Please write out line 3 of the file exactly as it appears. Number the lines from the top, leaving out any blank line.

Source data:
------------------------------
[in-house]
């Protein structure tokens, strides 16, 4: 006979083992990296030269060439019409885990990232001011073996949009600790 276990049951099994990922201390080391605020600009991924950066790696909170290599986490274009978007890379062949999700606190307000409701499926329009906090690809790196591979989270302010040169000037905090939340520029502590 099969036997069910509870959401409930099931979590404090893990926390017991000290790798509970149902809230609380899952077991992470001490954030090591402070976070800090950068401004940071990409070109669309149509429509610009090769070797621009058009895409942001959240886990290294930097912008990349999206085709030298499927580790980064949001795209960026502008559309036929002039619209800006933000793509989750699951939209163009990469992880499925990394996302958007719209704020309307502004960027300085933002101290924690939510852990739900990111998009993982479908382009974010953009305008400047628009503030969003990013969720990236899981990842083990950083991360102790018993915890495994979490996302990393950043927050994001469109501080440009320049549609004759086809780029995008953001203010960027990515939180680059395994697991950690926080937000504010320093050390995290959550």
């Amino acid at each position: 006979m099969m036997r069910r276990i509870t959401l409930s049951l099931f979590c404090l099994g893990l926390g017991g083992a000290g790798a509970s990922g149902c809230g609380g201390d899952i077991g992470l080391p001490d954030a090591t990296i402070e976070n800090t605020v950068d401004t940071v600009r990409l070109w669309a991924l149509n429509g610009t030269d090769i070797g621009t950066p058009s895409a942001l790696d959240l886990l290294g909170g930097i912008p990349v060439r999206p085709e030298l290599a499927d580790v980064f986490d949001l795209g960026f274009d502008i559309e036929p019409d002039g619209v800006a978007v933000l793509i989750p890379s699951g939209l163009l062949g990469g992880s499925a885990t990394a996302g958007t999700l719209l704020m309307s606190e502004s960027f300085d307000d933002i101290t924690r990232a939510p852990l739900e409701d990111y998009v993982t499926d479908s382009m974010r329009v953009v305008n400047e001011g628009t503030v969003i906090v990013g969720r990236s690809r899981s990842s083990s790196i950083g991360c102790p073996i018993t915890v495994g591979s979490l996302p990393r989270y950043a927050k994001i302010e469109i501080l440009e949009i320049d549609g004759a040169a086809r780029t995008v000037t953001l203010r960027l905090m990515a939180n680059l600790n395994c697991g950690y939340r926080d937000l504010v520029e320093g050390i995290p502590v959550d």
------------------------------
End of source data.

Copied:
């Amino acid at each position: 006979m099969m036997r069910r276990i509870t959401l409930s049951l099931f979590c404090l099994g893990l926390g017991g083992a000290g790798a509970s990922g149902c809230g609380g201390d899952i077991g992470l080391p001490d954030a090591t990296i402070e976070n800090t605020v950068d401004t940071v600009r990409l070109w669309a991924l149509n429509g610009t030269d090769i070797g621009t950066p058009s895409a942001l790696d959240l886990l290294g909170g930097i912008p990349v060439r999206p085709e030298l290599a499927d580790v980064f986490d949001l795209g960026f274009d502008i559309e036929p019409d002039g619209v800006a978007v933000l793509i989750p890379s699951g939209l163009l062949g990469g992880s499925a885990t990394a996302g958007t999700l719209l704020m309307s606190e502004s960027f300085d307000d933002i101290t924690r990232a939510p852990l739900e409701d990111y998009v993982t499926d479908s382009m974010r329009v953009v305008n400047e001011g628009t503030v969003i906090v990013g969720r990236s690809r899981s990842s083990s790196i950083g991360c102790p073996i018993t915890v495994g591979s979490l996302p990393r989270y950043a927050k994001i302010e469109i501080l440009e949009i320049d549609g004759a040169a086809r780029t995008v000037t953001l203010r960027l905090m990515a939180n680059l600790n395994c697991g950690y939340r926080d937000l504010v520029e320093g050390i995290p502590v959550d």